By Mark A. Taylor
It’s tough to be a child in America these days, especially if you’re one of the children described by statistics like these:
• More than five children die every day as a result of child abuse, and about 80 percent of these are under the age of 4. A report of child abuse is made every 10 seconds.2
• One-third of American children—a total of 15 millions—are being raised without a father. Nearly 5 million more live without a mother. According to the 2010 census, the number of children living in single-parent homes had nearly doubled since 1960.3
• Millions of Americans, including 16.2 million children—live in households lacking the means to get enough nutritious food on a regular basis.4
• A 2014 report showed more than 400,000 children in foster care. Another child entered foster care every 2 minutes.5
• In 2011, there were 1.05 million abortions in America.6
Some of this pain and dysfunction is most acute in poor urban areas. But those leading rural, small town, and suburban congregations also see every one of these problems among those they’re serving, some of them their own members.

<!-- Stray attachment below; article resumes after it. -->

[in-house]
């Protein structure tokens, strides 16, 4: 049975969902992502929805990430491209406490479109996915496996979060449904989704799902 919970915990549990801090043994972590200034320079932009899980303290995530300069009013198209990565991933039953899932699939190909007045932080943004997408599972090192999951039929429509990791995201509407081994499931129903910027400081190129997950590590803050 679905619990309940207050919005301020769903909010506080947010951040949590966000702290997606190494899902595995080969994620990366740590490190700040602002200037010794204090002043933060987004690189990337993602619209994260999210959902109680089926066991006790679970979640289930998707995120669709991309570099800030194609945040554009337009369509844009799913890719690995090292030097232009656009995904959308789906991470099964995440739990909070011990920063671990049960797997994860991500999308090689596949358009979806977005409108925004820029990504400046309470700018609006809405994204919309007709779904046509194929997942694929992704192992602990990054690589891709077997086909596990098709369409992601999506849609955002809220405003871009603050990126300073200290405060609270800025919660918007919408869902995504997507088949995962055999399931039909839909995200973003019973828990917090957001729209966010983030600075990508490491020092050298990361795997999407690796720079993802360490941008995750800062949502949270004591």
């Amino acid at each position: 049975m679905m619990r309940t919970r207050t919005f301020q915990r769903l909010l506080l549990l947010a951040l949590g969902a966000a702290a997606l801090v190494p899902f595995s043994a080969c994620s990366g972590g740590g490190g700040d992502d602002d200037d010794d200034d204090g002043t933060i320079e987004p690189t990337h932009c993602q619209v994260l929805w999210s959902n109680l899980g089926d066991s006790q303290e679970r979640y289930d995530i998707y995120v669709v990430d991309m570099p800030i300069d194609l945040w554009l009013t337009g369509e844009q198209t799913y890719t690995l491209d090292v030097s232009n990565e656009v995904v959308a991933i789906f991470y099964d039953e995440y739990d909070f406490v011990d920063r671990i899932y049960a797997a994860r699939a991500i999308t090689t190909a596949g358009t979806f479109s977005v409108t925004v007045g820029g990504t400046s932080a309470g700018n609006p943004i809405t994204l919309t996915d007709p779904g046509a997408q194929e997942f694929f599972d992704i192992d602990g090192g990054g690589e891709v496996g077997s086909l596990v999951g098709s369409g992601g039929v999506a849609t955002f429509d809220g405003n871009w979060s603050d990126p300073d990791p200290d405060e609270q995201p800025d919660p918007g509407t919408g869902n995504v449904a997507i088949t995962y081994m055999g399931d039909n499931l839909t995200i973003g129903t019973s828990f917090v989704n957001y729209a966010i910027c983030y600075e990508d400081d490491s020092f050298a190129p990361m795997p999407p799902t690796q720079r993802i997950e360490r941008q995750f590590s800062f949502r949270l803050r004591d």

Many congregations take “welcome the children” as an example to follow, if not a command to obey (Matthew 18:5; Mark 10:13-16). Some do this from a pragmatic, church-growth perspective. (Church planters know effective children’s ministries are a key factor leading first-time visitors to come back.)
Others operate out of a deeper concern prompted by a biblical understanding of how God values children, not to mention how he loves every human being of any age. Certainly we can look at troubled and suffering children around us and imagine how God is hurt by their hunger, their heartache, their confusion, their unmet needs.
The solutions to their problems are more complicated than any single church program, and many require ideas and initiatives leading far beyond our church buildings. But the starting point for every remedy is the love of Christ. Even in a society and time where too many children are little more than a nuisance at best, Christians can have a higher view.
We can remember not only Christ’s exhortation to welcome them, but also his principle for recognizing those society ignores. By meeting the needs of children in distress, we’re serving Jesus himself (Matthew 25:40).